2.3. Statistical Analysis
All data were analyzed using JMP statistical software (SAS Institute, Cary, NC, USA). A chi-square test was performed for qualitative variables, and a Wilcoxon test was performed for quantitative variables. A Logrank test was performed for survival rates using the Kaplan-Meier method.
3.1. MICA Genotypes and Their Clinical Association
Among the 64 HCV-positive patients, the MICA GG allele was seen in 30 and GA and AA were seen in 22 and 12 patients, respectively (minor allele frequency: 36.5%, which was comparable to 33.1–39.8% of those in literature ). The patients’ backgrounds among these genotypes are outlined in Table 1. The preoperative, surgical, and tumor factors were similar among them.
There was no difference in the 5-year recurrence-free survival rate (RFS) among HCV-positive patients among those carrying GG (20.7%), GA (31.8%), and AA (20.8%) alleles, respectively (, Figure 1(a)). No difference was seen among those who carried each genotype in all the patients following hepatectomy (22.8% in GG, 37.7% in GA, and 21.9% in AA carriers, , Figure 1(b)).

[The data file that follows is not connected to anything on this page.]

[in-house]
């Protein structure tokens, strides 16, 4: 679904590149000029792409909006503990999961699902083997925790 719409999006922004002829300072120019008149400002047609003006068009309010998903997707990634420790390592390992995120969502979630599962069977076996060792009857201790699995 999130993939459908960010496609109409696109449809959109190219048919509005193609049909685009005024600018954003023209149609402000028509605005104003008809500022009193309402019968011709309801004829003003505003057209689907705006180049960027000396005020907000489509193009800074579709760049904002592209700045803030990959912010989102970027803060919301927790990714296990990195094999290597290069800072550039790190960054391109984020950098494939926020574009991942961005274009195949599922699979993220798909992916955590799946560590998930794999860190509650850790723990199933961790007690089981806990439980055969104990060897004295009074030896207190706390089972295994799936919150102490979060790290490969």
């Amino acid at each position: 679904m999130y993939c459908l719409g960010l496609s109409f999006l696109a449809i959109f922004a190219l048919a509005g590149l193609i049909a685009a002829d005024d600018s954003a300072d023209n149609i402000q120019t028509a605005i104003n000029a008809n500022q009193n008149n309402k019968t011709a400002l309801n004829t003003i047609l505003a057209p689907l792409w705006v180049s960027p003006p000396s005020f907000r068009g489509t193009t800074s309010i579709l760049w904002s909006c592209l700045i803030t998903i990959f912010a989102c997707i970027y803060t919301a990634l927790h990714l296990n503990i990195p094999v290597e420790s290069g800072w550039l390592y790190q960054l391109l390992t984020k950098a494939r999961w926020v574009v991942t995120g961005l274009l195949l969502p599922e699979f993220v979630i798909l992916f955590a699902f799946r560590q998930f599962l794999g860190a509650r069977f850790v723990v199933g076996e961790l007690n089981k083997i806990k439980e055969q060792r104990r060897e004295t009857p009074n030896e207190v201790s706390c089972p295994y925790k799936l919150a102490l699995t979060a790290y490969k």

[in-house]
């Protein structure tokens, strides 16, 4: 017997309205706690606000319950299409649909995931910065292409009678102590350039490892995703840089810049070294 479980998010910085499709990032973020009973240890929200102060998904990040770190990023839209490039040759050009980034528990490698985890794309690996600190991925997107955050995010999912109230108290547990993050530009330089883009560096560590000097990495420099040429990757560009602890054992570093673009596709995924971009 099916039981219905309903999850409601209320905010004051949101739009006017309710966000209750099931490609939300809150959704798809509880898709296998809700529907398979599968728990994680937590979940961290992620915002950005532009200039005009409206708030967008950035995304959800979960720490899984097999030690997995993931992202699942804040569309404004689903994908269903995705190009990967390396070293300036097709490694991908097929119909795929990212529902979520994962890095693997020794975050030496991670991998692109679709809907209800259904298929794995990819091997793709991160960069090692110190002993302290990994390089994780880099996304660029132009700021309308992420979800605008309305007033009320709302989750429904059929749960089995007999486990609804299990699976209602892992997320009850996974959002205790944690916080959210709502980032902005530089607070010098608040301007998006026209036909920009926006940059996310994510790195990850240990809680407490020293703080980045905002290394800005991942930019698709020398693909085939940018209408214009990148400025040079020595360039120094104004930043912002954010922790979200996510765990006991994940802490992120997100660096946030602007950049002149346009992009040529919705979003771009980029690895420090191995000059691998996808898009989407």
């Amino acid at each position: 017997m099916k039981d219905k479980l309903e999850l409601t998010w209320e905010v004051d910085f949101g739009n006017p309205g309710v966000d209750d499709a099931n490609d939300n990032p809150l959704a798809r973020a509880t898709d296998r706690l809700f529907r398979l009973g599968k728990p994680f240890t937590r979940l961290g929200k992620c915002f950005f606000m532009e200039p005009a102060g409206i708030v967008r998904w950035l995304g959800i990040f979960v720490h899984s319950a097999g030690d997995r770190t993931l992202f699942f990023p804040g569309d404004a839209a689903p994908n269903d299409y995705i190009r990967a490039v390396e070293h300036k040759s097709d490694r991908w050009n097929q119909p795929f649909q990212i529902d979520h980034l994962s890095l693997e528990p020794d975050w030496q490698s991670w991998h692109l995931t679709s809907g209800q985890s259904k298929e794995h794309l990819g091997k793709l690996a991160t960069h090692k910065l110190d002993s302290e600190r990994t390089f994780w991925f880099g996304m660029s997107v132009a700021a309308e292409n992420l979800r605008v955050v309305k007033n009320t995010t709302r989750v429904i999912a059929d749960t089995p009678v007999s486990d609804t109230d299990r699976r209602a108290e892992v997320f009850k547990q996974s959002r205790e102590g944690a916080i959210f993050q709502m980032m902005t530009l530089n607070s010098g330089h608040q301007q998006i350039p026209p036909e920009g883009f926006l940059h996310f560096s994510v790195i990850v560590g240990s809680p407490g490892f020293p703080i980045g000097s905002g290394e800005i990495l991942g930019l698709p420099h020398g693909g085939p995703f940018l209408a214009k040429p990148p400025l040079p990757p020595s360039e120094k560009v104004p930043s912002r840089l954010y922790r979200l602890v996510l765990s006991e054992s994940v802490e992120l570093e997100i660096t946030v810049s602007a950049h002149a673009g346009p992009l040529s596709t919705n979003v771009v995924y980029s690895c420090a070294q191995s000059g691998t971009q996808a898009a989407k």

3.2. DEPDC5 Genotypes and Their Clinical Association
All 96 patients were then genotyped for DEPDC5. Only one patient carried the minor homozygote allele at the DEPDC5 locus; therefore, the outcomes were compared between two genotypes (TT versus TG+GG, minor allele frequency was 11.7% which was similar to 12.1% of those in literature ). The HCV-positive patients’ backgrounds between DEPDC5 genotypes are summarized in Table 2. Similar to MICA, the preoperative, surgical, and tumor factors, except for liver fibrosis stages, were similar between each DEPDC5 genotype. Among patients carrying the TG/GG allele, low fibrosis stages (F0-2) were more often observed than progressive stages (F3-4), compared with TT allele carriers (). There was no difference in RFS between each DEPDC5 genotype among HCV-positive patients (23.8% versus 31.8%, , Figure 2(a)) or among all patients after hepatectomy (31.9% versus 22.4%, , Figure 2(b)).
3.3. Clinical Features Associated with HCC Recurrence Following Hepatectomy